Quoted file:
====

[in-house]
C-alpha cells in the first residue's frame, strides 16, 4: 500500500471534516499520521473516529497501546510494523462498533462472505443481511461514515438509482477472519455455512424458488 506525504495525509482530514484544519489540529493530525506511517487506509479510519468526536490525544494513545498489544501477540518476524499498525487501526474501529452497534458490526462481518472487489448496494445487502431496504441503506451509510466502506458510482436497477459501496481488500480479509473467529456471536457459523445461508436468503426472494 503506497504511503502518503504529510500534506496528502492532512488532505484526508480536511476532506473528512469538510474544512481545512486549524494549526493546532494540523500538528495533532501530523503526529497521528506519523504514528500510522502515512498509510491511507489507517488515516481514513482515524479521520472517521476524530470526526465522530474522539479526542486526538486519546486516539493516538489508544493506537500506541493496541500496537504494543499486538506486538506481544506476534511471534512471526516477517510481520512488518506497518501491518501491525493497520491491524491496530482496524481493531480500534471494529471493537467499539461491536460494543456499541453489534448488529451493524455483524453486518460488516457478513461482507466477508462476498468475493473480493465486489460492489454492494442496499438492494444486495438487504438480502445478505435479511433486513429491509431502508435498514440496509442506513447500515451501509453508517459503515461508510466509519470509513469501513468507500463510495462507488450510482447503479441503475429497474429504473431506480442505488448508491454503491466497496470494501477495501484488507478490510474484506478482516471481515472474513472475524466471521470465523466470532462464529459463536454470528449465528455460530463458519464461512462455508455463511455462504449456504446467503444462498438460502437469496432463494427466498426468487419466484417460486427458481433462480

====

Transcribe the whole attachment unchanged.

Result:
[in-house]
C-alpha cells in the first residue's frame, strides 16, 4: 500500500471534516499520521473516529497501546510494523462498533462472505443481511461514515438509482477472519455455512424458488 506525504495525509482530514484544519489540529493530525506511517487506509479510519468526536490525544494513545498489544501477540518476524499498525487501526474501529452497534458490526462481518472487489448496494445487502431496504441503506451509510466502506458510482436497477459501496481488500480479509473467529456471536457459523445461508436468503426472494 503506497504511503502518503504529510500534506496528502492532512488532505484526508480536511476532506473528512469538510474544512481545512486549524494549526493546532494540523500538528495533532501530523503526529497521528506519523504514528500510522502515512498509510491511507489507517488515516481514513482515524479521520472517521476524530470526526465522530474522539479526542486526538486519546486516539493516538489508544493506537500506541493496541500496537504494543499486538506486538506481544506476534511471534512471526516477517510481520512488518506497518501491518501491525493497520491491524491496530482496524481493531480500534471494529471493537467499539461491536460494543456499541453489534448488529451493524455483524453486518460488516457478513461482507466477508462476498468475493473480493465486489460492489454492494442496499438492494444486495438487504438480502445478505435479511433486513429491509431502508435498514440496509442506513447500515451501509453508517459503515461508510466509519470509513469501513468507500463510495462507488450510482447503479441503475429497474429504473431506480442505488448508491454503491466497496470494501477495501484488507478490510474484506478482516471481515472474513472475524466471521470465523466470532462464529459463536454470528449465528455460530463458519464461512462455508455463511455462504449456504446467503444462498438460502437469496432463494427466498426468487419466484417460486427458481433462480